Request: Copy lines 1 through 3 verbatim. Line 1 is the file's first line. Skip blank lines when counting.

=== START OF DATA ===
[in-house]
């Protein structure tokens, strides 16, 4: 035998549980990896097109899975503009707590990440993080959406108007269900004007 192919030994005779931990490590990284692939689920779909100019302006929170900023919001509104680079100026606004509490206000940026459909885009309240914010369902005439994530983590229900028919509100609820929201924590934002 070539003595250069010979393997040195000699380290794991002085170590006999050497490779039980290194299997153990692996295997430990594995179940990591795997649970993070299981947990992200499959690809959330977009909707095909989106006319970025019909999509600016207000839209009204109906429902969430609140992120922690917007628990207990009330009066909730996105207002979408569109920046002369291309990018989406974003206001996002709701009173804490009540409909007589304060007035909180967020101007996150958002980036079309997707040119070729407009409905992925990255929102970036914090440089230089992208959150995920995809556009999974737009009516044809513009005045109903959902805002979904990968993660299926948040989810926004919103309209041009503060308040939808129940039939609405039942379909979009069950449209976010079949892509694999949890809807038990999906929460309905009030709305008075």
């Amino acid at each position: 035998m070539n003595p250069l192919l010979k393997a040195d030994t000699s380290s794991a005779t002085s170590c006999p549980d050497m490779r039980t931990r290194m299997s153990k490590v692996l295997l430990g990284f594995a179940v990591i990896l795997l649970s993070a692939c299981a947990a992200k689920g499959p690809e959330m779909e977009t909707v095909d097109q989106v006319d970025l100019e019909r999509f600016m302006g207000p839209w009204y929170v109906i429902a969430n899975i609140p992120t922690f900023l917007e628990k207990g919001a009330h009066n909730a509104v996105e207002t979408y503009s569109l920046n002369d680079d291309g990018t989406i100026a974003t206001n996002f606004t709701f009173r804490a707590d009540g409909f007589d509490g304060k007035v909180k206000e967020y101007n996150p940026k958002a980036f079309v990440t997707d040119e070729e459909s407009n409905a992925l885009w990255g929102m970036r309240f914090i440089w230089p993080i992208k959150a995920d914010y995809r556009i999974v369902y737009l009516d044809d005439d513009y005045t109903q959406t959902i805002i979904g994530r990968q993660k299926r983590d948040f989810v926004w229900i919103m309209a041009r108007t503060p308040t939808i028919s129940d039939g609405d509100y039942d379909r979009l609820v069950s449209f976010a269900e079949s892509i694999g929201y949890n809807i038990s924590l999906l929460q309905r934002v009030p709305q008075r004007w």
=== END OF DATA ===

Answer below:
[in-house]
């Protein structure tokens, strides 16, 4: 035998549980990896097109899975503009707590990440993080959406108007269900004007 192919030994005779931990490590990284692939689920779909100019302006929170900023919001509104680079100026606004509490206000940026459909885009309240914010369902005439994530983590229900028919509100609820929201924590934002 070539003595250069010979393997040195000699380290794991002085170590006999050497490779039980290194299997153990692996295997430990594995179940990591795997649970993070299981947990992200499959690809959330977009909707095909989106006319970025019909999509600016207000839209009204109906429902969430609140992120922690917007628990207990009330009066909730996105207002979408569109920046002369291309990018989406974003206001996002709701009173804490009540409909007589304060007035909180967020101007996150958002980036079309997707040119070729407009409905992925990255929102970036914090440089230089992208959150995920995809556009999974737009009516044809513009005045109903959902805002979904990968993660299926948040989810926004919103309209041009503060308040939808129940039939609405039942379909979009069950449209976010079949892509694999949890809807038990999906929460309905009030709305008075």
């Amino acid at each position: 035998m070539n003595p250069l192919l010979k393997a040195d030994t000699s380290s794991a005779t002085s170590c006999p549980d050497m490779r039980t931990r290194m299997s153990k490590v692996l295997l430990g990284f594995a179940v990591i990896l795997l649970s993070a692939c299981a947990a992200k689920g499959p690809e959330m779909e977009t909707v095909d097109q989106v006319d970025l100019e019909r999509f600016m302006g207000p839209w009204y929170v109906i429902a969430n899975i609140p992120t922690f900023l917007e628990k207990g919001a009330h009066n909730a509104v996105e207002t979408y503009s569109l920046n002369d680079d291309g990018t989406i100026a974003t206001n996002f606004t709701f009173r804490a707590d009540g409909f007589d509490g304060k007035v909180k206000e967020y101007n996150p940026k958002a980036f079309v990440t997707d040119e070729e459909s407009n409905a992925l885009w990255g929102m970036r309240f914090i440089w230089p993080i992208k959150a995920d914010y995809r556009i999974v369902y737009l009516d044809d005439d513009y005045t109903q959406t959902i805002i979904g994530r990968q993660k299926r983590d948040f989810v926004w229900i919103m309209a041009r108007t503060p308040t939808i028919s129940d039939g609405d509100y039942d379909r979009l609820v069950s449209f976010a269900e079949s892509i694999g929201y949890n809807i038990s924590l999906l929460q309905r934002v009030p709305q008075r004007w």